LOS ANGELES — In a further closing of Republican ranks, former President George H.W. Bush formally endorsed — or, rather, re-endorsed — Mitt Romney on Thursday and said it was “time for the party to get behind” the former Massachusetts governor.

Appearing with Romney and former first lady Barbara Bush at his office in Houston, the nation’s 41st president alluded to the 1970s country music hit “The Gambler,” by Kenny Rogers, mangling the lyrics somewhat. “I do think it’s time for the party to get behind Gov. Romney,” Bush said. “Kenny Rogers sang, ‘It’s time when to hold ‘em and time when to fold ‘em.’ “

Praising Romney’s rivals — who went unnamed — Bush said, “Some of ‘em waged a very good fight.” But, he went on, the couple had known Romney for “a very long time” and “we’re so convinced … that he’s the man to do this job and get on and win the presidency.”

Romney and the Bushes sat together in a set of matching brown leather chairs — imported from the White House, the former president said. He thanked the couple and restated his familiar criticisms of President Barack Obama.

“I think we’re on a very dangerous path,” Romney said, “and I think it’s important for us to select a nominee and get on with a campaign that will focus on two very different visions for America.”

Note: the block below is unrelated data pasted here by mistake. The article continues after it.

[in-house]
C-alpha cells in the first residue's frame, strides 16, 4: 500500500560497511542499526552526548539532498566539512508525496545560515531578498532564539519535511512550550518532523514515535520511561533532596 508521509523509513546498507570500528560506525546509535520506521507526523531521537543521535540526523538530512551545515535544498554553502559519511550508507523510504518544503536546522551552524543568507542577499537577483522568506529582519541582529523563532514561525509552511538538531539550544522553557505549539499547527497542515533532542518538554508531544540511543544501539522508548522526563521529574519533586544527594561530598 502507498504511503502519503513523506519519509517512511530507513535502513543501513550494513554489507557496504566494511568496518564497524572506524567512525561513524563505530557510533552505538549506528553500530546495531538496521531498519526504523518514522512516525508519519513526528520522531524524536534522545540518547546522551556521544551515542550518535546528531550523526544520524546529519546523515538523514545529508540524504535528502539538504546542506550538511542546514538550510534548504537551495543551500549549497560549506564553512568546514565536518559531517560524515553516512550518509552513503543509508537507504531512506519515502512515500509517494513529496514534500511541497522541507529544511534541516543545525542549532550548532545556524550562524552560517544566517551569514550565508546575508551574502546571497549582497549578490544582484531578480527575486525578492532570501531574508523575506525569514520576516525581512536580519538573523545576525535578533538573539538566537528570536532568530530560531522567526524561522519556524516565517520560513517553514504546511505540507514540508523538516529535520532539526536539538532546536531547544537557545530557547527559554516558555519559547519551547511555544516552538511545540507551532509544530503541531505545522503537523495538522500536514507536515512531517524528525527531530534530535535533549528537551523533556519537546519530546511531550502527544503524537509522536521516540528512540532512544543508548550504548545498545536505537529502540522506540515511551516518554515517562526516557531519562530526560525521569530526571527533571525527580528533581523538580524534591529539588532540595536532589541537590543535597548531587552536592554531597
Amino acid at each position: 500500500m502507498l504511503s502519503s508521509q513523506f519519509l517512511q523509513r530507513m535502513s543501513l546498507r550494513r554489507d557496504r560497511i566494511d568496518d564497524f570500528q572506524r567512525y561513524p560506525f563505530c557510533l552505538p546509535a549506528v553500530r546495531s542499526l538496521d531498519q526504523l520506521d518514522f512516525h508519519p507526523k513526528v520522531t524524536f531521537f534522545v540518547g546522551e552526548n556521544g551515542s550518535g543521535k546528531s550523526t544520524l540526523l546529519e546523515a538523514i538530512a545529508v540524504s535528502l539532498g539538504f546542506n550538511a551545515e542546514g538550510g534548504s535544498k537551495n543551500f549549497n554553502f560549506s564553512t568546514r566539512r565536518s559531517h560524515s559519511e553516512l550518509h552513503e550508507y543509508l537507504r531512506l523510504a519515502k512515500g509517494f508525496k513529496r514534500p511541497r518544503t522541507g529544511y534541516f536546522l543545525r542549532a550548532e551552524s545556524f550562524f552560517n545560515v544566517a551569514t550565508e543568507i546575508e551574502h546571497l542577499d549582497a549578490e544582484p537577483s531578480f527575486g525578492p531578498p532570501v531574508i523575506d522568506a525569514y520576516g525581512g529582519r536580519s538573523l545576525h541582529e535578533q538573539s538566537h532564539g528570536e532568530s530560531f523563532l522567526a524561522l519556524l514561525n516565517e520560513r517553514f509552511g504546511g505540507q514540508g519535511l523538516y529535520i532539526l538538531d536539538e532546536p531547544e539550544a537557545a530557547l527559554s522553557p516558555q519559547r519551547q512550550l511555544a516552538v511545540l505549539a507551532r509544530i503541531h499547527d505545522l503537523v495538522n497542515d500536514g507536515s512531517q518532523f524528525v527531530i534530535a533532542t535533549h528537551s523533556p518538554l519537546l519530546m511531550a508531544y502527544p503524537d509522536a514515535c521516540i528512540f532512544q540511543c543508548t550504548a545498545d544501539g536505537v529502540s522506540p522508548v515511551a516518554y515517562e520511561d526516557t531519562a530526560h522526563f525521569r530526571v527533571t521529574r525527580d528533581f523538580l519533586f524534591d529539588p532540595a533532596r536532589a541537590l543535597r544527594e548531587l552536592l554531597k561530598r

Bush’s backing of the Republican front-runner was no surprise. The two met at Bush’s Texas home in December, not long after the elder Bush told CNN that Romney was a “reasonable guy, a conservative fellow” and that he would make a “very good president.” Bush later told the Houston Chronicle that he thought Romney was “the best choice for us.”

Earlier this month, the Romney campaign employed a Barbara Bush robocall telling Republicans in Ohio and Vermont that she and husband had known the Romney family “for years” and that she believed the former governor was “the best man to lead the country for the next four years.”

Bush’s announcement was just the latest in a series of high-profile endorsements that have helped seal the air of inevitability around Romney’s candidacy, even as former Pennsylvania Sen. Rick Santorum, former House Speaker Newt Gingrich and Texas Rep. Ron Paul press on with their campaigns. The next vote is Tuesday, when Wisconsin, Maryland and the District of Columbia hold primaries.

“I hope to get a good number of delegates from those three contests and be on my way to secure the nomination and taking on the president,” Romney said Thursday.

Florida Sen. Marco Rubio threw his support behind Romney on Wednesday night, saying the idea that the GOP race would continue until the party’s August convention in Tampa was “a recipe to deliver four more years to Barack Obama.”

Former Florida Gov. Jeb Bush, the son of the ex-president, has also signaled his impatience with the drawn-out Republican race, endorsing Romney a day after his primary win last week in Illinois. “It is time to get behind the nominee,” the younger Bush told the Pittsburgh Tribune-Review.

Asked Thursday if he met during his Texas stop with another of Bush’s sons, former President George W. Bush, Romney said he had not. “We speak from time to time,” Romney said.

The nation’s 43rd president has not endorsed a candidate in the GOP contest.

(c)2012 the Los Angeles Times